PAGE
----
The drive to examine broad-ranging problems that encompass a complex mix of phenomena and processes has spurred the conduct of research that bridges traditional disciplines. Geographers have played active roles in many interdisciplinary projects, because geography itself is inherently interdisciplinary. Geography builds on major emphases in spatial analysis, human-environment interaction, and place-based and regional analyses to encourage communication and interaction with myriad other disciplines. The active pursuit of inquiries related to space, place, and interactions, especially dynamics within and across spaces and places, leads many geographers to range far from the field's core and explore the peripheral realms where geographic perspectives and insights intersect with those from other fields. Scholars who have engaged in interdisciplinary collaborations cite many positive aspects in working with colleagues from other fields, and they affirm their desire to conduct interdisciplinary work in the future despite the challenges they face when moving beyond comfortable disciplinary cores. Patience and open-mindedness are among the critical factors that foster success of interdisciplinary collaboration. Geographers should continue to show interdisciplinary leadership by embracing different perspectives, by supporting institutional arrangements that foster interdisciplinary activity, and by seeking the knowledge and techniques other fields can share at the same time they contribute geographic perspectives, approaches, and insights to the collective effort.

Haq B.U.,National Science Foundation | Haq B.U.,University Pierre and Marie Curie
Global and Planetary Change | Year: 2014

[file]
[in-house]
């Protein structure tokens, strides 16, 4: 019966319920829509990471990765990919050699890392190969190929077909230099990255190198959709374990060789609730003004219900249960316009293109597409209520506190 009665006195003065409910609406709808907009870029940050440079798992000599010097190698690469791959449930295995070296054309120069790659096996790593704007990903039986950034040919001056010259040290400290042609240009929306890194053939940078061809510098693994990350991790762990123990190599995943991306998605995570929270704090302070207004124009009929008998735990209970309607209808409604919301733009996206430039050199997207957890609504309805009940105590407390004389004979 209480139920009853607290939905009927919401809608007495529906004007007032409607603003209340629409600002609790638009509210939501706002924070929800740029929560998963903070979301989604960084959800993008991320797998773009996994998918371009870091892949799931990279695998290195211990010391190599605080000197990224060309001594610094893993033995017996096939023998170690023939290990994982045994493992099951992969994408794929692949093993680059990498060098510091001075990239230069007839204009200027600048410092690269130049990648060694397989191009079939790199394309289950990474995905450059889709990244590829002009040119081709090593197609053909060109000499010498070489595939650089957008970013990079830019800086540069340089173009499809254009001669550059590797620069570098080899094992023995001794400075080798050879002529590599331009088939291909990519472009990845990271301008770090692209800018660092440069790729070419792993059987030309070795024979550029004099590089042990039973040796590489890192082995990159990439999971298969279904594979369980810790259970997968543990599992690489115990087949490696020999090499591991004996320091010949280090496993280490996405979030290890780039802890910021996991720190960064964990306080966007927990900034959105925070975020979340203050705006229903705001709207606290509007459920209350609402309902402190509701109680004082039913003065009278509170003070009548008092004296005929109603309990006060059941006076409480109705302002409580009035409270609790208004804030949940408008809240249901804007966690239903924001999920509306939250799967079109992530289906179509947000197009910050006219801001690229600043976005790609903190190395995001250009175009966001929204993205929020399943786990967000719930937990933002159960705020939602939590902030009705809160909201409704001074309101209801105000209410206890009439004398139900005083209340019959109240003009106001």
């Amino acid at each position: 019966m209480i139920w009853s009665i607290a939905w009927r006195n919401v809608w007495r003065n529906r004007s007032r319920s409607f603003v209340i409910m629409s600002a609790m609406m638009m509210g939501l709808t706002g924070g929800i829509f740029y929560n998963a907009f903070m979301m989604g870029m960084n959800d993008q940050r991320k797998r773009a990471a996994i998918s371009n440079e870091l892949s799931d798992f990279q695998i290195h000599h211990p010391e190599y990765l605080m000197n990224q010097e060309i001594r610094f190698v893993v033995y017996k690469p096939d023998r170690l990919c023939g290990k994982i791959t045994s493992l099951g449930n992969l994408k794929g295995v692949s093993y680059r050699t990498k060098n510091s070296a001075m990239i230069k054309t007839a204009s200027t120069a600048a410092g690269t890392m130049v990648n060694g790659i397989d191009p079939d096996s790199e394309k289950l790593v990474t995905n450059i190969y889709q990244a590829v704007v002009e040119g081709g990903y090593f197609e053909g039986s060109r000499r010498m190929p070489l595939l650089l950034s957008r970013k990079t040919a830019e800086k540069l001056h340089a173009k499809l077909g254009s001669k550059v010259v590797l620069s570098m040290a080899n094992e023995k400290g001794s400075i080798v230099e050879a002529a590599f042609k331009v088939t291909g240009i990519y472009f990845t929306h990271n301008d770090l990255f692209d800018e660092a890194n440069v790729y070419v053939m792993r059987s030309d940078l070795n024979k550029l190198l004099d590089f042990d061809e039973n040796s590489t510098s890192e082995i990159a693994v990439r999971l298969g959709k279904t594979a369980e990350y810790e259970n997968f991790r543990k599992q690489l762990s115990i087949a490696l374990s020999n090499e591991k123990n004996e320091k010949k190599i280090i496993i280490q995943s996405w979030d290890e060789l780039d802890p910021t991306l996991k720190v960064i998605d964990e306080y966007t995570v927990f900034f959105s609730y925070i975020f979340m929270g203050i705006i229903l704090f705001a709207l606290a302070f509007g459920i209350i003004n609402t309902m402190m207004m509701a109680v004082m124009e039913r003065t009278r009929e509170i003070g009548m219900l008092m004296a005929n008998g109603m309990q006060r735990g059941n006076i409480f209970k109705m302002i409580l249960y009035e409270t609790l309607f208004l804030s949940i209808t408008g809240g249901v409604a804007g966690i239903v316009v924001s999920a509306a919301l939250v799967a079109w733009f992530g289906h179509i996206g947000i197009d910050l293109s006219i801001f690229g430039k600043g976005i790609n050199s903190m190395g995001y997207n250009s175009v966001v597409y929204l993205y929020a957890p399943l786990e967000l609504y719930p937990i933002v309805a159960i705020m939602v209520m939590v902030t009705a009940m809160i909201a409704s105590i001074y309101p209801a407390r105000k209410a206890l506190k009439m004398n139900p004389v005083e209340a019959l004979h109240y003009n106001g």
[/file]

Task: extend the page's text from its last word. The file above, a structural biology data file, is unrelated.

Eustatic sea-level changes of the Cretaceous are reevaluated based on a synthesis of global stratigraphic data. A new terminology for local/regional or relative sea-level changes (eurybatic shifts) is proposed to distinguish them from global (eustatic) sea-level changes, with the observation that all measures of sea-level change in any given location are eurybatic, even when they include a strong global signal. Solid-earth factors that influence inherited regional topography and thus modify physical measures of amplitude of the sea-level rises and falls locally are reviewed. One of these factors, dynamic topography (surface expression of mass flow in the upper mantle on land- and seascapes), is considered most pertinent in altering local measures of amplitude of sea-level events on third-order time scales (0.5-3.0. Myr). Insights gained from these models have led to the reconciliation of variance between amplitude estimates of eurybatic shifts in any given region and global measures of eustatic changes. Global estimates of third-order events can only be guesstimated at best by averaging the eurybatic data from widely distributed time-synchronous events. Revised curves for both long-term and short-term sea-level variations are presented for the Cretaceous Period. The curve representing the long-term envelope shows that average sea levels throughout the Cretaceous remained higher than the present day mean sea level (75-250. m above PDMSL). Sea level reached a trough in mid Valanginian (~. 75. m above PDMSL), followed by two high points, the first in early Barremian (~. 160-170. m above PDMSL) and the second, the highest peak of the Cretaceous, in earliest Turonian (~. 240-250. m above PDMSL). The curve also displays two ~. 20. Myr-long periods of relatively high and stable sea levels (Aptian through early Albian and Coniacian through Campanian). The short-term curve identifies 58 third-order eustatic events in the Cretaceous, most have been documented in several basins, while a smaller number are included provisionally as eustatic, awaiting confirmation. The amplitude of sea-level falls varies from a minimum of ~. 20. m to a maximum of just over 100. m and the duration varies between 0.5 and 3. Myr. The causes for these relatively rapid, and at times large amplitude, sea-level falls in the Cretaceous remain unresolved, although based mainly on oxygen-isotopic data, the presence of transient ice cover on Antarctica as the driver remains in vogue as an explanation. This idea has, however, suffered a recent setback following the discovery of pristine foraminiferal tests in the Turonian of Tanzania whose oxygen-isotopic values show little variation, implying absence of glacioeustasy at least in the Turonian. The prevalence of 4th-order (~. 400. Kyr) cyclicity through most of the Cretaceous (and elsewhere in the Paleozoic, Jurassic and Cenozoic) implies that the periodicity on this time scale, presumably driven by long-term orbital eccentricity, may be a fundamental feature of depositional sequences throughout the Phanerozoic. © 2013.